These longer-term tailwinds are easy to miss when the discussion is focused on the most recent numbers. But emergence from the pandemic, stronger household balance sheets, and capacity-boosting investment will all continue to boost employment growth over the next year, unless they are derailed by some new disaster or a radical policy shift.

 

What’s Really Holding Back Employment

Unfortunately, discussion of the economy has paid too little attention to the longer-term factors influencing demand, and too much attention to largely imaginary constraints on supply. Critics of today’s more active approach to macroeconomic policy have put people on unemployment insurance in their crosshairs. The belief that workers are refusing good jobs because of over-generous unemployment insurance has led half of US states, all of them headed by Republican governors, to roll back the recent expansion of the program. As such, a bad narrative has distorted not just the analysis of the recovery but the actual way the recovery is unfolding, as billions of dollars meant to stabilize income and speed up the recovery are being eliminated.

The idea that “labor supply” is the cause of the recent job misses has run far ahead of the evidence. Take the inability of restaurant owners to find workers, a central anecdote in coverage of the recovery so far. Unfortunately for that story, the latest jobs numbers for restaurant and hospitality workers were exactly as predicted between 241,000 and 331,000 jobs, depending on how you measure. Not only was that number solid, it was actually an increase in rate over the prior month. It was other areas (especially residential construction) where employment growth fell short of expectations. So whatever is going on, it has nothing to do with the stories about restaurants that have dominated the news.

Second, as Skanda Amarnath of Employ America has shown, the April job misses are not at the low end of the income distribution, which is where we’d expect them to be if a flat-sum increase in unemployment insurance (UI) were responsible. The missing jobs are in the middle of the income distribution, jobs paying between $18.50 to $31.50 an hour. Earnings in this range are well above the maximum available from UI.

More broadly, claims that UI or other labor supply restrictions are directly limiting employment fundamentally misunderstand the way the labor market works in our economy. Businesses don’t purchase labor for its own sake, but in order to carry out production. And in an economy like ours, how much gets produced depends on how much can be sold. (There’s a reason that it is sellers and not buyers who pay for advertising; businesses almost always worry about finding more customers, but people with money very rarely worry about whether they can find anything to spend it on.) And with millions of people unemployed and millions more not officially counted as unemployed but nonetheless available for work, there is obviously not a labor shortage in any absolute sense. Where labor supply matters is not the amount of employment but the terms on which it is offered—wages most obviously, but also things like training and the types of people considered for various jobs.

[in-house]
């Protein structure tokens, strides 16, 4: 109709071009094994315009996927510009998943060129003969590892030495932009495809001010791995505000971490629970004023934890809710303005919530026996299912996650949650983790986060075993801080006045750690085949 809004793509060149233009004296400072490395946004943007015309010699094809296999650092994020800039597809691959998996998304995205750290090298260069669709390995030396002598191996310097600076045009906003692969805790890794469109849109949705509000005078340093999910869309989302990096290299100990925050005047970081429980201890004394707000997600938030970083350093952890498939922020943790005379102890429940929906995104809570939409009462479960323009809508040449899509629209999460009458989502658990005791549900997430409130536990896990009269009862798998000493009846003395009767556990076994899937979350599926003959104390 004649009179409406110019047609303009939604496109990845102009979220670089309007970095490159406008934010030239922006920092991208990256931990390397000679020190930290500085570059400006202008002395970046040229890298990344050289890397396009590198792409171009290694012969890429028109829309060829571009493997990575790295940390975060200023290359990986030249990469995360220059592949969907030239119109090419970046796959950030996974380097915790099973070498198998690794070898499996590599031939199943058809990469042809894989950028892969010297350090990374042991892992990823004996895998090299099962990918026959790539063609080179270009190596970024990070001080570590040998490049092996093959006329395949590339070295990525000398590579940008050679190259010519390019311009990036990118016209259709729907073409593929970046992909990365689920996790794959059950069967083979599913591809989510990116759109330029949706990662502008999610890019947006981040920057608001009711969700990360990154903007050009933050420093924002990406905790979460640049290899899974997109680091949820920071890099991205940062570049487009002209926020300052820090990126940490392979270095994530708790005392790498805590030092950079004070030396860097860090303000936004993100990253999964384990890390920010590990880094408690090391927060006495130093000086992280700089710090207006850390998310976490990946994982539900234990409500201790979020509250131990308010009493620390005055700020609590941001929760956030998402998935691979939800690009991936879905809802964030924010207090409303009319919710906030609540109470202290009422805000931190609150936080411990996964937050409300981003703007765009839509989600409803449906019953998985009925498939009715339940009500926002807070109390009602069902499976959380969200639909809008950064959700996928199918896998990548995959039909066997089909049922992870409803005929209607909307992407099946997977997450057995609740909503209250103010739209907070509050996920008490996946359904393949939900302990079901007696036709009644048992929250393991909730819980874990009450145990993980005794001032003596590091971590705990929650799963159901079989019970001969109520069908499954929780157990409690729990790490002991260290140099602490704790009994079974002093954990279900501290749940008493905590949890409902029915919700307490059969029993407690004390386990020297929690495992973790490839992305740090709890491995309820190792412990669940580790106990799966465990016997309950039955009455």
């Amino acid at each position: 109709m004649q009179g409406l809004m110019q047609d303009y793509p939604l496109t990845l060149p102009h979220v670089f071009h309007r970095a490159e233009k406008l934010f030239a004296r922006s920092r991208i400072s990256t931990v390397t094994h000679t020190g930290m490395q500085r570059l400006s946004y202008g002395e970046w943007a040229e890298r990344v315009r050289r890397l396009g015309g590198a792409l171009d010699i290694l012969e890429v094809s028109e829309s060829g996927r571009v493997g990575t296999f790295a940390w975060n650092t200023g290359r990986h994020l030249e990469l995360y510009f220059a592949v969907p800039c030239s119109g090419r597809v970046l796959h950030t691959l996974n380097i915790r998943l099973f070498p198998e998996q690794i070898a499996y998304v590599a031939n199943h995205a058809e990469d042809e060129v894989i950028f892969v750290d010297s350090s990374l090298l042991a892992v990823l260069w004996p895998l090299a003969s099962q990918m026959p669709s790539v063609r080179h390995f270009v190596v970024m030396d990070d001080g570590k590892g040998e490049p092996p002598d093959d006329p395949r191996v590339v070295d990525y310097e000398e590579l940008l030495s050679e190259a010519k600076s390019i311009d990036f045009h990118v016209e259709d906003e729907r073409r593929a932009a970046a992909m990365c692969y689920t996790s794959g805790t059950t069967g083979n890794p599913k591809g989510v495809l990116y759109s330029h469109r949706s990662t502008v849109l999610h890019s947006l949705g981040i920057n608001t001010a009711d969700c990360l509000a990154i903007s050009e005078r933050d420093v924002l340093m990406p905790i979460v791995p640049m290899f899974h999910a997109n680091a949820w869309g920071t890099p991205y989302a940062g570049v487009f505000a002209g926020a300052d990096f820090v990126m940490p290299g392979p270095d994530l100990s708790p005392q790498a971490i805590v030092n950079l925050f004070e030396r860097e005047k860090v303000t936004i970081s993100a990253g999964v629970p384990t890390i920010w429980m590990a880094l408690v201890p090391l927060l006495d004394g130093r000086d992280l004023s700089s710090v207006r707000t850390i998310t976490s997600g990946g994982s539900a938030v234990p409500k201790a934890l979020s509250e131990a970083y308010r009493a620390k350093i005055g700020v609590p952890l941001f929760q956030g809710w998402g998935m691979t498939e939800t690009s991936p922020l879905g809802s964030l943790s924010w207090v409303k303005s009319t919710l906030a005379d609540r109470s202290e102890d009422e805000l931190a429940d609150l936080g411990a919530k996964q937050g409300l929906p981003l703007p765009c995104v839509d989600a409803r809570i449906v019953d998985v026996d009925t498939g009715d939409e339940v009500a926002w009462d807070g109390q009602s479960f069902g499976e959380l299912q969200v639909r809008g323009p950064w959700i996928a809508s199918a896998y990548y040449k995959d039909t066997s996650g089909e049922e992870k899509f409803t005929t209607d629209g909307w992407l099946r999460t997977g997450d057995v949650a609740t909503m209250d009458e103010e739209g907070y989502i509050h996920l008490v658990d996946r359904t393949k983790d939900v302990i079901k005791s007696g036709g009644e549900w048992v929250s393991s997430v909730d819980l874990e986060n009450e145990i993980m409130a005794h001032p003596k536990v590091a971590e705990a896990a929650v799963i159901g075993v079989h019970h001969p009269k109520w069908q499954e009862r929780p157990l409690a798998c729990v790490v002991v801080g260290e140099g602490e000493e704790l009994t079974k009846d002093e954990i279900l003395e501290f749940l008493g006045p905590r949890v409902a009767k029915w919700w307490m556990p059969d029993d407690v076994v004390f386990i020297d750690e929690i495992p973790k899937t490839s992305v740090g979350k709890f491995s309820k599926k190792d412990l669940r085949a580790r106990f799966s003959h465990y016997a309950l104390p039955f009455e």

Critics who focus on wages, rather than employment, as evidence for labor supply constraints are on stronger ground in terms of logic, but they are still wrong on the data and on policy. It is true, for instance, that wage growth has picked up in bars and restaurants, which at first glance is consistent with limited labor supply. But as Josh Bivens of the Economic Policy Institute points out, “since December 2020, the rise in tip income, not an increase in base wages, can likely entirely explain the acceleration of wages for production and nonsupervisory workers in restaurants and bars.” Full-service restaurants and bars workers account for 70 percent of the rise in wages in this sector, and restaurants are finally filling back up with customers who are tipping. Like many things, the unique circumstances of this pandemic and recovery are causing optical illusions in the data, ones that require careful unpacking rather than politically convenient prepackaged narratives.